1. You need to have continuous, up to date knowledge of the precise location(s) of where your sensitive data sits, and what types of sensitive data you have. The more granular the list, the better. Details can only contribute to better planning and informed decisions. For example, when handling a database with 100 tables that only contains 1 table of sensitive data, you can focus on protecting that one table. If that table has 100 columns, and only 3 contain sensitive data, it makes sense to make those the focus of your attention and efforts. Congrats! You just focused on the fraction of data that carries the most risk. Not only is this a far more efficient approach to risk management, you can now prioritize monitoring access to it and creating optimized access controls.
  2. Expect the unexpected with “data-based access controls”. Access controls shouldn’t only be placed where sensitive data is kept—enterprises must also leverage access controls to detect when certain types of data are accessed. For example, if someone accesses data that contains PII, enterprises should be able to gain warning via an alert, mask that data or take other action.
  3. A good way to reduce risk in access to data is to examine the permissions granted throughout an enterprise’s data stores (we are well aware that this is much easier said than done). We recommend comparing actual access to data with users and group privileges to discover if users have access to data they don’t use. Permissions in these instances should either be removed or be restricted via the implementation of  “break glass” workflows (where a user musto specify a reason or obtain manager approval in order to access the data).
  4. Finding the right balance between providing access to data, which is necessary for keeping a business functioning and growing, and giving too much access away is hard. Especially when you can’t spend unlimited resources on finding that balance, and when each data store technology offers different (and often complicated) access controls. Nonetheless, it’s still incumbent on infosec teams to keep data access as granular as possible. For example: if you have a BigQuery data warehouse, you might consider setting access per table, not per dataset.
  5. Data stores must be secure, with both built-in security controls as well as external security controls. If you’re looking at securing cloud data warehouses, I suggest you read our “Securing Snowflake DB” and “securing AWS Redshift” guides.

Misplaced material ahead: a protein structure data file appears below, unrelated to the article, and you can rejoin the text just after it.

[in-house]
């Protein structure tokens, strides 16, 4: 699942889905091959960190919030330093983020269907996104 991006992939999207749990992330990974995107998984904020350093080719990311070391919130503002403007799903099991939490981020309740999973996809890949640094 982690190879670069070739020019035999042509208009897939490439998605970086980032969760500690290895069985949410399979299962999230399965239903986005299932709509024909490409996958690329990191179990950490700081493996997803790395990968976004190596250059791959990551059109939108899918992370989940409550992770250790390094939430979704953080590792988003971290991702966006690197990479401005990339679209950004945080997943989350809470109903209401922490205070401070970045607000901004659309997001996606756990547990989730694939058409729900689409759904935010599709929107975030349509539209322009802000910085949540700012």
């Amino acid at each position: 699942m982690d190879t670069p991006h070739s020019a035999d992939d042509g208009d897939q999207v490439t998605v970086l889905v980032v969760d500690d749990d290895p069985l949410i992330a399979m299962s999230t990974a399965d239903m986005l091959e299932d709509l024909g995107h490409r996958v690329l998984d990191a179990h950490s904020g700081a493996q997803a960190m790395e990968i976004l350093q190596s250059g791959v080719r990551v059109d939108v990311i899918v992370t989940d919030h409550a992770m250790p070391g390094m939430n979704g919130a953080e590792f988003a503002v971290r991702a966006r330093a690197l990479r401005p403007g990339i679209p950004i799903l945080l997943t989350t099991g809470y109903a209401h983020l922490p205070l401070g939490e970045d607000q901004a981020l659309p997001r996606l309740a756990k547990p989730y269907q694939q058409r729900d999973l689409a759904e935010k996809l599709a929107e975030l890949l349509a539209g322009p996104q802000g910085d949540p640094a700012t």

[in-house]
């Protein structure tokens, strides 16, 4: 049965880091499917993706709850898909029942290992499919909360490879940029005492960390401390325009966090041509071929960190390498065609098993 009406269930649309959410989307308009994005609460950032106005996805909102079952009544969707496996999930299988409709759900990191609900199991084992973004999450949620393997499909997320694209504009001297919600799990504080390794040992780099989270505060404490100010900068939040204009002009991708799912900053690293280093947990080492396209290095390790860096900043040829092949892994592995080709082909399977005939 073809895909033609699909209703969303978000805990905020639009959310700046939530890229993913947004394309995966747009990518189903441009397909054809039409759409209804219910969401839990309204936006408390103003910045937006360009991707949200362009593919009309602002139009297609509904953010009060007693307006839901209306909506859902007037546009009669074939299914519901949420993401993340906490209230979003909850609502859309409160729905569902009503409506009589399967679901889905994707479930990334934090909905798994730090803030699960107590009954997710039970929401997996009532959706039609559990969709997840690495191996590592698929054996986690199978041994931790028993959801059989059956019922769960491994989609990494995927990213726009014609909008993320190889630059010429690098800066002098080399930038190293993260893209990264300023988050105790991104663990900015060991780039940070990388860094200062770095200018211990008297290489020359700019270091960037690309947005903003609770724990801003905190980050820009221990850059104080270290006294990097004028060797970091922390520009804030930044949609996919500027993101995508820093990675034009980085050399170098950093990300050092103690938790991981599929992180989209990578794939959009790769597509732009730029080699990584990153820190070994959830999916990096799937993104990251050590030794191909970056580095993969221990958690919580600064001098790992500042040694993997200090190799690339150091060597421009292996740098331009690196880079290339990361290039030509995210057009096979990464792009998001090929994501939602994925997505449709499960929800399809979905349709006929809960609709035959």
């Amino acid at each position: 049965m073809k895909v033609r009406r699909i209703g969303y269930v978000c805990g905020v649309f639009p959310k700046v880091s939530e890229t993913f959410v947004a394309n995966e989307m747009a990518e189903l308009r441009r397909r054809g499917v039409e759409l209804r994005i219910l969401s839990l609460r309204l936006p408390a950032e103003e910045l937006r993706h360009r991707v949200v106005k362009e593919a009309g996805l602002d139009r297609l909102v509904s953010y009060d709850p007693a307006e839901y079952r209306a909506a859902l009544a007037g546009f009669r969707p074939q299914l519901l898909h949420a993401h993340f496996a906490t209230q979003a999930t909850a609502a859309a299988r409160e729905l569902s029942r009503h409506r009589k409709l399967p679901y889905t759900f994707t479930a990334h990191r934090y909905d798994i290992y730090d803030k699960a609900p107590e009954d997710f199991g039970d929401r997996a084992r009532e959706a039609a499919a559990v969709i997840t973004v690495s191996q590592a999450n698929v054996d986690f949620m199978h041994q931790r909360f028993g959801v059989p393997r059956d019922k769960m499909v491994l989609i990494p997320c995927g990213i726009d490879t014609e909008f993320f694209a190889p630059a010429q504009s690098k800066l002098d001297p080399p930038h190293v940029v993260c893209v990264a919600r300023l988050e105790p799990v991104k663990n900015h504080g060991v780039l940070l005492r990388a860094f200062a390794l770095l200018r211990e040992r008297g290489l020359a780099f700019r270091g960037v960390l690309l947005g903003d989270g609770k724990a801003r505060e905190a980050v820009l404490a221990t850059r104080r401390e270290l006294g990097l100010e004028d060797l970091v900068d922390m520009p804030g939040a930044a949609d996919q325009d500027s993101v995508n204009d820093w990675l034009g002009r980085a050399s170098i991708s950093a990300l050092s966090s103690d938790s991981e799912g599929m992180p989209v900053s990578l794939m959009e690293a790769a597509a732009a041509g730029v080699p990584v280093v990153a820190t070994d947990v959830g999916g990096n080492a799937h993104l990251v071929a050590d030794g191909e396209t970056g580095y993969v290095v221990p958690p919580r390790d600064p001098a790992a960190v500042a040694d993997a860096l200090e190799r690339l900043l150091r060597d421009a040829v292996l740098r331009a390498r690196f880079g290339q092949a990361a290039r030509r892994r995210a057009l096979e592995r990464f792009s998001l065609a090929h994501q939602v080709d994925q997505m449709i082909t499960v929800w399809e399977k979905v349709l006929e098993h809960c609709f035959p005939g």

We can Help!

We love to problem solve and invite you to to discuss your infosec challenges with us.

We’re offering an innovative approach to protecting your data with a particular focus on sensitive data. We’re able to quickly scan your data access configuration and logs to provide a clear picture of the permission gaps in your organization, as well as provide fine-grained, transparent and easy to apply access controls. From there, we continuously monitor what goes on in your data stores, as we know that data, permissions and data access are all moving targets.  

We also provide on-the-fly classification of sensitive data in your data stores, focusing on the data that is actually accessed.  In addition to out-of-the-box data classification, you can define data types specific to your organization.


You can limit access to data based on the broadest granularity options in the industry (table based, column based, row based or even based on data types), and you can gain immediate security value without having to change anything in your data store itself, keeping your security decoupled from the data infrastructure itself.

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About the author
|Chief Scientist

Ben is an experienced tech leader and book author with a background in endpoint security, analytics, and application & data security. Ben filled roles such as the CTO of Cynet, and Director of Threat Research at Imperva. Ben is the Chief Scientist for Satori, the DataSecOps platform.